As You Read Second Timothy 3

We know Timothy was a student of the Apostle Paul and probably these letters of Timothy were written in Paul’s name by second generation disciples. It was nearly 100 years post-Jesus and the Church was mushrooming all across the Roman Empire. The original Christians were all Jews, but as the movement spread, many Gentiles, non-Jews, came to claim Jesus as their Lord and Savior.

There was no New Testament during this time. There was only the Hebrew Scripture and other writings, numerous letters and various gospels. 2639302-Torah-Scroll-Stock-Photo-ancientSo the exhortation of Timothy to continue in “the sacred writings” was a call to honor the tradition of these texts. “All scripture is inspired by God…” has to mean the ancient Scriptures of the Hebrew people. “All scripture is inspired by God…” has to mean that God’s Breath, Life, Presence, Word – somehow, in some mystery – can be encountered within these very human words.

Within the Christian tradition that has followed from Paul and John and Timothy, we continue to acknowledge the wisdom of Scripture that can and does “instruct, teach, reprove, correct, train, equip…” But even as Christians revere and respect the Holy Scriptures, Christians will only worship and follow the One to Whom our Bible gives witness: Jesus, the Word made flesh who continues to dwell among us.


Charlotte Vaughan Coyle 2016

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Charlotte Vaughan Coyle

Charlotte Vaughan Coyle

Charlotte lives and blogs in Paris TX. She is ordained within the Christian Church (Disciples of Christ) and a graduate of Brite Divinity School in Ft. Worth.

3 thoughts on “As You Read: Week One”

  1. I understand what you’re saying here, Charlotte (at least, I’m pretty sure!). Sounds like a Barthian approach, and there’s much to be said for it. Certainly we apprehend scripture subjectively, but that doesn’t mean that there’s no objective meaning.
    I recall someone telling me that the Bible is not propositional, but personal. In a way that’s true. But what do we do with the many, many propositional statements (the Ten Commandments, for example)? Here’s how I might amend that idea: the Bible IS personal, and in its pages a very definite Person emerges: God himself. He is the main character in his story, and in his gracious condescension he invites us to take part in it. We encounter him subjectively, but as we grapple with the word he shapes us through it, conforming us to the image of Christ.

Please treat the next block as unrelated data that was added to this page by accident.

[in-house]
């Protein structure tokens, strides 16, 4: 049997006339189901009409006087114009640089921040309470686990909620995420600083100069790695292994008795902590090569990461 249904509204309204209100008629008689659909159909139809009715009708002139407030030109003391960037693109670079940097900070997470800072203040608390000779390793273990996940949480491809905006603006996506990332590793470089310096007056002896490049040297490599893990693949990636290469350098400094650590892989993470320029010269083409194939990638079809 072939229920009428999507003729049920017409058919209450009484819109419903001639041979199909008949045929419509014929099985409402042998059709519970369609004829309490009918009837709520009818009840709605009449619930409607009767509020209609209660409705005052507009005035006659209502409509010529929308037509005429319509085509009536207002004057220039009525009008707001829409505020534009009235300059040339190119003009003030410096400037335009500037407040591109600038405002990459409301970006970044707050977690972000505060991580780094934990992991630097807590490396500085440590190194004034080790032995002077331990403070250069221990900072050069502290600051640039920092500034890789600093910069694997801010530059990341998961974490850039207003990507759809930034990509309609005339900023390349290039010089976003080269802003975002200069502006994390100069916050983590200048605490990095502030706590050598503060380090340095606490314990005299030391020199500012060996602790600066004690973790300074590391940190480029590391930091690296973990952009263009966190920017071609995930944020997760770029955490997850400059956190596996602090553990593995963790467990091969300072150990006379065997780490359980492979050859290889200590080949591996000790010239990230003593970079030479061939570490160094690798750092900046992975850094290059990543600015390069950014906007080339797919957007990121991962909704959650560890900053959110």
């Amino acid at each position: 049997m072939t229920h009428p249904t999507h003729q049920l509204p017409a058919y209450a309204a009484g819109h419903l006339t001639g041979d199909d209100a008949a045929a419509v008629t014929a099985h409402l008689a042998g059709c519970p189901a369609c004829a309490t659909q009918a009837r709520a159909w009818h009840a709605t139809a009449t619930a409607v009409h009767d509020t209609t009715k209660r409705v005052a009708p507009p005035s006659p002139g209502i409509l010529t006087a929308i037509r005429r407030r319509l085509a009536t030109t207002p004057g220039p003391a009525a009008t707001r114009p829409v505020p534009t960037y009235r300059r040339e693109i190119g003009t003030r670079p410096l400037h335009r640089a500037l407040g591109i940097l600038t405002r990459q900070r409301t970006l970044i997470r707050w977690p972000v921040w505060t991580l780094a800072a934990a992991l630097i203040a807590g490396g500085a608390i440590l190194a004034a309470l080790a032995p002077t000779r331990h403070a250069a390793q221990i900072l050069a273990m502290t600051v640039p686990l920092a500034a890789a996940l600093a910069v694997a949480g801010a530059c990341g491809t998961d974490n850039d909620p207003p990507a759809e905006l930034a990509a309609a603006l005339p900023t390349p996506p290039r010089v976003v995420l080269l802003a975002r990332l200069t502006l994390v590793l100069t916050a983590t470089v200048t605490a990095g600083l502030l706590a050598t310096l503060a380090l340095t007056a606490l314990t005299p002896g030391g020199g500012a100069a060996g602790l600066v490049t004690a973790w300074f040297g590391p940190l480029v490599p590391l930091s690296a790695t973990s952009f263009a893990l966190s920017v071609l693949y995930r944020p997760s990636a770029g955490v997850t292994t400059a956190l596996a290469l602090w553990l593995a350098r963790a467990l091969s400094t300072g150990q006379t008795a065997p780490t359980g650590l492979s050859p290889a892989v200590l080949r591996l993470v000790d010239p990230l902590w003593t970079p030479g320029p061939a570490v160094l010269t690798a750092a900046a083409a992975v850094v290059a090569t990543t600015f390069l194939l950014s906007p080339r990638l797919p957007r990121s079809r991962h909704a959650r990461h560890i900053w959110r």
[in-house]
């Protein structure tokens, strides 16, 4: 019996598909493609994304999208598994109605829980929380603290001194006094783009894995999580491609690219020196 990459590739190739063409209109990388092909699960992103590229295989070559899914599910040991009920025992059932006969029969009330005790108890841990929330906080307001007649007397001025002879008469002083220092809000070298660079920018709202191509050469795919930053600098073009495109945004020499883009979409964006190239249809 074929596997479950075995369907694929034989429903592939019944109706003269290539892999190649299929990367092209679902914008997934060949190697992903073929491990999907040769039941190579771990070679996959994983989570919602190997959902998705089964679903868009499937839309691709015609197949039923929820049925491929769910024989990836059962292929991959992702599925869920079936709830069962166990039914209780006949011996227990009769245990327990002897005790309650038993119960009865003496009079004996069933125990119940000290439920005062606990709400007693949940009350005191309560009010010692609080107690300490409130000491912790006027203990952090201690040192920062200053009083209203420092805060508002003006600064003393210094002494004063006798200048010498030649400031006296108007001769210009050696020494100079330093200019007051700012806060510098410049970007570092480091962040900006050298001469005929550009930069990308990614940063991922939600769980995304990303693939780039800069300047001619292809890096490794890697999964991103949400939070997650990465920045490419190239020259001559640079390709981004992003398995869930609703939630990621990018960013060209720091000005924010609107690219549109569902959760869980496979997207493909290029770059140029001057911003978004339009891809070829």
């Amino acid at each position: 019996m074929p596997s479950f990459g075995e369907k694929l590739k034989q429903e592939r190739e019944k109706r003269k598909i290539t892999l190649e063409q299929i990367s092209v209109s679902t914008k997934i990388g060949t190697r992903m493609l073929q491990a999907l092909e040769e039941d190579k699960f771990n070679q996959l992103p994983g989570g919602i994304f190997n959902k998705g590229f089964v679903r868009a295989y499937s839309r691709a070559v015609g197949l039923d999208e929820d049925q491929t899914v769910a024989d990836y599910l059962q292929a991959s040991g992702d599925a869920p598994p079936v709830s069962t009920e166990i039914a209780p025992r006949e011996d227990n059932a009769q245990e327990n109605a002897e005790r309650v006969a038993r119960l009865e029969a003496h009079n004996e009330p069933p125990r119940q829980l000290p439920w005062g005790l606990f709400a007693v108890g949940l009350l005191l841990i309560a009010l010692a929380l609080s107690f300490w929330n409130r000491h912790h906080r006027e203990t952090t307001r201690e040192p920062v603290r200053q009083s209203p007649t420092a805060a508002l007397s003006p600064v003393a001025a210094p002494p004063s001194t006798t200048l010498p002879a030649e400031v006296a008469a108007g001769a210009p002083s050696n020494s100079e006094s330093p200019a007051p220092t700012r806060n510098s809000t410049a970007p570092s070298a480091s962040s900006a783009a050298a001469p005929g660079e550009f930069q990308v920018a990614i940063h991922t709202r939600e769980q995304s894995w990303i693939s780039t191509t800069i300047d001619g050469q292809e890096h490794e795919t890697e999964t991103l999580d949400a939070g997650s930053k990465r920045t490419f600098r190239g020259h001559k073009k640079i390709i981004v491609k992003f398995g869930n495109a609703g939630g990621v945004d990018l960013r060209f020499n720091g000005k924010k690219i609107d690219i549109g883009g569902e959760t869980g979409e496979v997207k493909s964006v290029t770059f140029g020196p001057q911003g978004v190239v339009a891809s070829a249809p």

I agree with much of what you say here, and you say it beautifully, but I would disagree on points that turn out not to be minor. How do we “know” that the words in Deuteronomy were not spoken by Moses? How can determine that the letters to Timothy were “probably” not written by Paul? (A fragment of the gospel of Mark recently discovered has been dated all the way back to the first century.) It seems to me that those are assumptions that look for evidence, and tend to undermine the traditional understanding of “authority.”
    Maybe we can talk about this sometime . . .

    1. Thank you for reading and for commenting, Janie. I love our conversations and am a smaller person since I dropped the ball on keeping them going. Yes, let’s begin again talking about things that matter.

      Biblical authority is indeed one of those things that matter deeply. You know I have made a journey that has changed my own understanding of what authority looks like. The Bible continues to be authoritative to me and within my circle of progressive Christians, but the “how” is different from what it was when I was a fundamentalist Christian. You and I could have much to talk about within this conversation. Let’s find a way to do that.

      In the meantime, here is a quote from William Willimon and his wonderful book: Pastor: The Theology and Practice of Ordained Ministry (2002)

      We call the Bible “inspired” because the Bible keeps reaching out to us, keeps striking us with it’s strange truth, keeps truthfully depicting God…We trust the Bible because on enough Sundays we discover that God’s Word has the power to produce the readers that it requires.

      In the reading of Scripture, the Creator is at work, something is made out of nothing, the church takes form around the words of the Word. (page 128)

      Peace, my friend.

  2. Beautiful quote from Willimon, and I’m up for that discussion if we can find a suitable format. Here’s a proposal: Several years ago I co-wrote a series of Bible studies on the scope of scripture–the redemption story taken as a whole, with pivotal characters and overarching themes. The rationale, which you may identify with, is here:
    If I read your weekly posts, would you read mine? They’re very different in focus; mine are more educational and yours are meditative, but a couple months of reading each other’s–perhaps without responding–might give us a better platform to address each other.